Of course what you eat is super important but exercise is just as important. I don't have a very good metabolism and if I don't exercise, I simply do not lose weight. I have been running 3X week, doing Jillian Michael's "30 Day Shred" 3X week and I add at least 2 power walks to that per week. It seems like a lot but the 30 Day Shred is a 20-minute workout and easy to squeeze into my morning routine.

Best of luck to you and welcome to the forum! :)

zorba1331 07-27-2010 03:15 PM

Quote:

Originally Posted by almeeker (Post 16920)
Actually on cows and farmers you might be wrong. While bovine of any kind will certainly eat corn, stalk, cob and all, it's cost prohibitive to feed it to beef cattle, since corn is a cash crop to most farmers. So to feed corn to cattle would be about the same as feeding them dollar bills (which by the way, they would eat, since they will eat darn near anything). Beef cows are let out to pasture spring, summer and fall, and eat mainly grass, during the colder months they are usually fed 1st cutting hay, (the cheapest cutting) which consists of mostly grass and weeds. Some farmers use growth hormones in order to make them grow larger and stronger as fast as possible, which some claim to cause obesity in humans (I've eaten hormone-free beef for the last 20 years and was obese for most of that, so I don't necessarily agree on that point). Also truthfully most beef farmers are not the least bit interested in "fat" cattle, because that decreases the market value of the whole herd, and increases disease and health issues (ie vet bills). Dairy cows on the other hand are fed corn, which in turn they make into milk, which nature intended to be fed to a 200 pound baby cow, not an adult human. But I digress....

On an ideal, natural farm, what you describe is correct. Visit a feedlot sometime and tell me how much grass and hay those cows are eating. Most cows are started on grass when they are young and finished on 'grain', which is corn--100% corn, not sure, but corn is fed as well as a boatload of other garbage. Read this:

what do cows eat( ya gotta read this

Watch Food Inc, that will be an eye opener for starters. Grass-fed beef is very difficult to find and at a premium price when you do find it. Why? Because it is RARE that a big farming company feeds their cows the right, natural way which allows them to grown naturally.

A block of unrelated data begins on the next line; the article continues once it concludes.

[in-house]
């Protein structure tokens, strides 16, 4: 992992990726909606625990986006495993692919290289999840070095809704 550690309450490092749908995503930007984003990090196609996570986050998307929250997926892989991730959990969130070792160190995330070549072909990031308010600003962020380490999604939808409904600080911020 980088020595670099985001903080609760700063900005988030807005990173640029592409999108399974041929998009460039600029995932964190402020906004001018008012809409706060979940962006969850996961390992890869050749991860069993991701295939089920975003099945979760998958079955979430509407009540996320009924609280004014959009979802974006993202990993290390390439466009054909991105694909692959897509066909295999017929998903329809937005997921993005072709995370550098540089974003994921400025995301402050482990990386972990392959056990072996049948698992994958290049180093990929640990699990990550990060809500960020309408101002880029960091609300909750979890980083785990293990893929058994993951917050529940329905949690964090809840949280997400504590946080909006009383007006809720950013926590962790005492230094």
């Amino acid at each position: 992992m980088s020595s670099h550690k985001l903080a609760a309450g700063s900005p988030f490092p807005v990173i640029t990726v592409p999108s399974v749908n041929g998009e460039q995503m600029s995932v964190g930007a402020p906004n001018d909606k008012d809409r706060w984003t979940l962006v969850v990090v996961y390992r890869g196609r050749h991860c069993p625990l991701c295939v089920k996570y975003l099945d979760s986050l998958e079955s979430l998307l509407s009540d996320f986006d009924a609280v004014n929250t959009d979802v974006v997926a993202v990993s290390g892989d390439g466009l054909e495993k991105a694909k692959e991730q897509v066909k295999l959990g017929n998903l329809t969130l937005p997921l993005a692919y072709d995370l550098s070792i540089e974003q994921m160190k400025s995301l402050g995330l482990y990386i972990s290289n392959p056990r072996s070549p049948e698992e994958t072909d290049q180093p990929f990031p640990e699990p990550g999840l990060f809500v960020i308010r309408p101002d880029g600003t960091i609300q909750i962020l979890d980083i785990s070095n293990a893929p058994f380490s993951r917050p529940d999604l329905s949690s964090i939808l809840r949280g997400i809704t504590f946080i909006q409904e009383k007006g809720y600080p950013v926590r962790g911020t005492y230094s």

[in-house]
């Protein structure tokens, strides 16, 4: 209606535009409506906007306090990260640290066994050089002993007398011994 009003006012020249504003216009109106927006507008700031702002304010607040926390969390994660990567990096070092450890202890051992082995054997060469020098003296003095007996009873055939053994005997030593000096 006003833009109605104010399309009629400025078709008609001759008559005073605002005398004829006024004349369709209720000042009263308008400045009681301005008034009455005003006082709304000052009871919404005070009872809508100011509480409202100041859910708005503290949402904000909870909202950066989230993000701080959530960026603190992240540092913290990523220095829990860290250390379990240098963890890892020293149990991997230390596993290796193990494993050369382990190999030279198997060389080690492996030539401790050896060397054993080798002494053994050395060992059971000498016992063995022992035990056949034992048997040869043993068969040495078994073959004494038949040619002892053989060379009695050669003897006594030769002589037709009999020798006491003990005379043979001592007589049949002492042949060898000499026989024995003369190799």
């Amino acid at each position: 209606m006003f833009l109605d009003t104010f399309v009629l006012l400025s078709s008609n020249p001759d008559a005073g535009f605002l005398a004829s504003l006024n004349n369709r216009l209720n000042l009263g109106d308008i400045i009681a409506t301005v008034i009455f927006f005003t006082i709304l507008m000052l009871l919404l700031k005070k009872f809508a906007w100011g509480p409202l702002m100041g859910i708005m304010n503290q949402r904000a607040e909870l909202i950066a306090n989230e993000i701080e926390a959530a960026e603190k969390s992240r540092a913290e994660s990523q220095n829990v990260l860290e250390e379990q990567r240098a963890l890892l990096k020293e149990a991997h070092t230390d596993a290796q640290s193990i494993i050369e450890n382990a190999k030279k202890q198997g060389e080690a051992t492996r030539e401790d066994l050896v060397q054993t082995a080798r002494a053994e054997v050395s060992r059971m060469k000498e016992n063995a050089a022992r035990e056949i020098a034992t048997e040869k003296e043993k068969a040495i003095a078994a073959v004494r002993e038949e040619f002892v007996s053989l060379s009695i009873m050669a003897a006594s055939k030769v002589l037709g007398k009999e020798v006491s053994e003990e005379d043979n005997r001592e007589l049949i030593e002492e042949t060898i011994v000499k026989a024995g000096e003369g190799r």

Quote:

As to weather or not corn is a grain, it's a fine line. When most of us eat it off the cob, out of the can or frozen out of a bag, we tend to think of it as a vegetable. When it's dried and ground we think of it as a grain. And when it's divided and processed we think of it as a sugar or a starch. It's one of those foods that sits on top of the fence between categories, with a little something for every body.
Corn is a grain, period. It doesn't matter what form, it is a grain. If you want to fool yourself thinking it is a veggie, that is fine, but it is a grain.

Corn Is Not a Vegetable | Mark's Daily Apple

Quote:

After 4 years on that diet she outgrew her allergy and we have been able to gradually bring gluten grains back into the house. All I can tell you is that we are all much healthier now than we were the last days of being GF. There are nutrients in grains that aren't readily available from other sources, so to abstain completely might be good for your waistline, it's not so great for the color of your skin or the regularity of your GI track.
I would be curious as to what your diet was during that time. People get off grains and their skin clears up, their glow returns and their GI tract is just fine. Not only that people's blood pressure drops, their diabetes disappears and, like your family member, allergies disappear. People are brainwashed into thinking being 'regular' is highly important. Being regular often means you are just consistently pumping out a load of waste.

So she you say she 'outgrew' her allergy and then you put her back on whatever it was that likely gave her the allergy? Over time, her allergies will return with the accumulation of grains in her body.

There is NOTHING that you get from eating grains that you can't get from other foods. There is NO reason to eat grains.

Read this:

The Definitive Guide to Grains | Mark's Daily Apple

Why Grains Are Unhealthy | Mark's Daily Apple

As for you being 'healthier now' I guess you are the one making that claim, but what are you basing that on? I see you have lost a lot of weight in the last year and that is awesome, but as far as you being healthier BECAUSE of grains, no. Most likely because of all the garbage you AREN'T eating and that you have chosen to exercise.

Our bodies are not genetically evolved to process grains the right way and with the HUGE amounts of carbs people eat each day because of grain based products, our bodies are in a constant state of inflammation and there are the plethora or diet related diseases.